Now hackers worldwide can purchase ransomware kits on the online black market for as little as $800.

Queensland businesses were targeted by ransomware for the first time in September, Superintendent Hay said.

However, he said businesses were reluctant to report cyber attacks.

"I always suspect that if I receive one report, there's another 10 businesses out there that haven't reported it," he said.

"When this first came to our attention we had about 14 ransomware attacks reported to us, so you might say that there has been 140 out there and that wouldn't surprise me at all."

Superintendent Hay urged business owners to encrypt their data to ensure that it is useless in the hands of hackers.

“Our message is that of a proactive one," he said.

"Take the steps now to prevent this from happening as we cannot guarantee a fix to this problem. But perhaps the most important thing is to not respond to these emails if you receive one - contact us immediately.”

Police are urging small businesses to consider the following steps to help prevent virus attacks:

• Patch all servers with all available updates and/or update to the latest version of the software package currently used by the company (for example Microsoft Small Business Server etc).

• Have strong passwords on remote access procedures.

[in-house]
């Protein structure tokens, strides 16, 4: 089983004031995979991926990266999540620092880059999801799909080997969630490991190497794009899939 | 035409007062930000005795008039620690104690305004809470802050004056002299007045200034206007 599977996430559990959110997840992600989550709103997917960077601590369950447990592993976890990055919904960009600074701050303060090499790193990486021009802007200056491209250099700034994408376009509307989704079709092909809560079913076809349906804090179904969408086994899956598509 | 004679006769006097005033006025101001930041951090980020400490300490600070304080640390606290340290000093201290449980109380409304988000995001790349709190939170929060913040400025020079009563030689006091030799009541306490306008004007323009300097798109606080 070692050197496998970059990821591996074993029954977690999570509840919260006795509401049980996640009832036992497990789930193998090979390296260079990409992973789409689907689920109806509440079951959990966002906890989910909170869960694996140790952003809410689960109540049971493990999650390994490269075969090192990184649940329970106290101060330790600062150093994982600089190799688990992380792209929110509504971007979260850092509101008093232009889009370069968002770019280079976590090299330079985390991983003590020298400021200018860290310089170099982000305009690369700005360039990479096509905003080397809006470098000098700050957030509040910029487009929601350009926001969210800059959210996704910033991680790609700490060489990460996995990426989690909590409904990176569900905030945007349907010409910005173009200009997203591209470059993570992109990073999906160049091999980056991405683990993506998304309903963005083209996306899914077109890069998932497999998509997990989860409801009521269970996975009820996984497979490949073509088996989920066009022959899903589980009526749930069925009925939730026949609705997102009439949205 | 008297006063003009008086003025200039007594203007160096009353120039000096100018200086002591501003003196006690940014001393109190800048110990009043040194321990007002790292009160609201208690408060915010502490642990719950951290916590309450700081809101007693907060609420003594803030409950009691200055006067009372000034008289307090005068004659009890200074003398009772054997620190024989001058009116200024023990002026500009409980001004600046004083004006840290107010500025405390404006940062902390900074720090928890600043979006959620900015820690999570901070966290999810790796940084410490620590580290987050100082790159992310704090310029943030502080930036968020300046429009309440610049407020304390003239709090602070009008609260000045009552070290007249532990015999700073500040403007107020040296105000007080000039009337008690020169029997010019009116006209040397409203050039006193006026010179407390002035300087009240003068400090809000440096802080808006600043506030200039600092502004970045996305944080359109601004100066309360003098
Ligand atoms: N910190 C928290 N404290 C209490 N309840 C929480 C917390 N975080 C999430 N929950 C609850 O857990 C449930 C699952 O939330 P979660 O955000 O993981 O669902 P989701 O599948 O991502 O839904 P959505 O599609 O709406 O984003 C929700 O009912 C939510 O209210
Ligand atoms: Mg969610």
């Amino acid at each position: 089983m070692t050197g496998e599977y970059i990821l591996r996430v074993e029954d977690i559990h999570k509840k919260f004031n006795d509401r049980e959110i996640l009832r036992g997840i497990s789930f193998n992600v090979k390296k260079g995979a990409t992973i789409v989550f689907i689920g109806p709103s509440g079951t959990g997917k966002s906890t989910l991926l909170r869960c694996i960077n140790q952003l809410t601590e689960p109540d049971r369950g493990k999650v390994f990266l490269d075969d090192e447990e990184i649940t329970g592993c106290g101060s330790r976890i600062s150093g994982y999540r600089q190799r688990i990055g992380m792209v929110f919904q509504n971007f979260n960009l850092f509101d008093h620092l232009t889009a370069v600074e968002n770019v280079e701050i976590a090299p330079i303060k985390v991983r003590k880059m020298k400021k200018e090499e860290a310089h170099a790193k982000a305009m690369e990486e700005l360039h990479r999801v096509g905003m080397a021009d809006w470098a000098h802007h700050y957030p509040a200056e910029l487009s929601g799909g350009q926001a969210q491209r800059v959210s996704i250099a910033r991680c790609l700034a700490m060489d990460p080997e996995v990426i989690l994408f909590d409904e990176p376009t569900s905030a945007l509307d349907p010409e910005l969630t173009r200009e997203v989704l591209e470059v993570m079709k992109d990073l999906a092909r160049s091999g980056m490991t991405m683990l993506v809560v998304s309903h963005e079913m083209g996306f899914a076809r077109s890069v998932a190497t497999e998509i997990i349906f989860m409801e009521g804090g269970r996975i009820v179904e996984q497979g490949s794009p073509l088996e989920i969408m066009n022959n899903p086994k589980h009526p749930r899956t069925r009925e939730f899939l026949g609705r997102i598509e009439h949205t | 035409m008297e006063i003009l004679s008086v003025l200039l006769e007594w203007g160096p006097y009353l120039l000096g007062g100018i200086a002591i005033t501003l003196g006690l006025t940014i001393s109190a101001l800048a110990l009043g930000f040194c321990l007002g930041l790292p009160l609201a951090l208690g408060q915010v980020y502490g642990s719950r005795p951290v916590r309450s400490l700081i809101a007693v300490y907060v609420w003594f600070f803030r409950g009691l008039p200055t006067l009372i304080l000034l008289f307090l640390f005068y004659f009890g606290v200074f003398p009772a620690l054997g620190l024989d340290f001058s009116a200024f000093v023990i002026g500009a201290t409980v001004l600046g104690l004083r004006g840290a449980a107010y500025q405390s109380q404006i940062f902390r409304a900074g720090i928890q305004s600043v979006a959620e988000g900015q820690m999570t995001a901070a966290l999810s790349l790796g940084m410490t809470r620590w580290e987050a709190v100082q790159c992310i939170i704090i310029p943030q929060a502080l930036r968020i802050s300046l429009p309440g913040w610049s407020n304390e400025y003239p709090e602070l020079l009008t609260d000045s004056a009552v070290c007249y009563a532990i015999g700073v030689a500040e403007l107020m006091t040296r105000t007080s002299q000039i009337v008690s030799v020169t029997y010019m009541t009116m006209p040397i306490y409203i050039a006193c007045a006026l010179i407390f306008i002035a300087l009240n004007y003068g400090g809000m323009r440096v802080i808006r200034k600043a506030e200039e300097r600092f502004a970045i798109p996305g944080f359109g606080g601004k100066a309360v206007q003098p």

• Deploy a strong IT network security solution. Choose one that uses real-time anti-virus software, email scanning, real-time website protection, software and hardware firewalls, network intrusion detection and network monitoring technology.

• Ensure you are performing regular back-ups of non-infected systems (don't have the back-up constantly connected to the regular server).

• Ensure all machines on the network are regularly updated and include their own internet security solution. Ensure secure internet browsers are deployed across the network (avoiding non-updated versions of internet browsers wherever possible).

• Ensure users on your network are aware of malicious software and website links and the importance of being careful when using the internet and the dangers of clicking on web links contained within emails.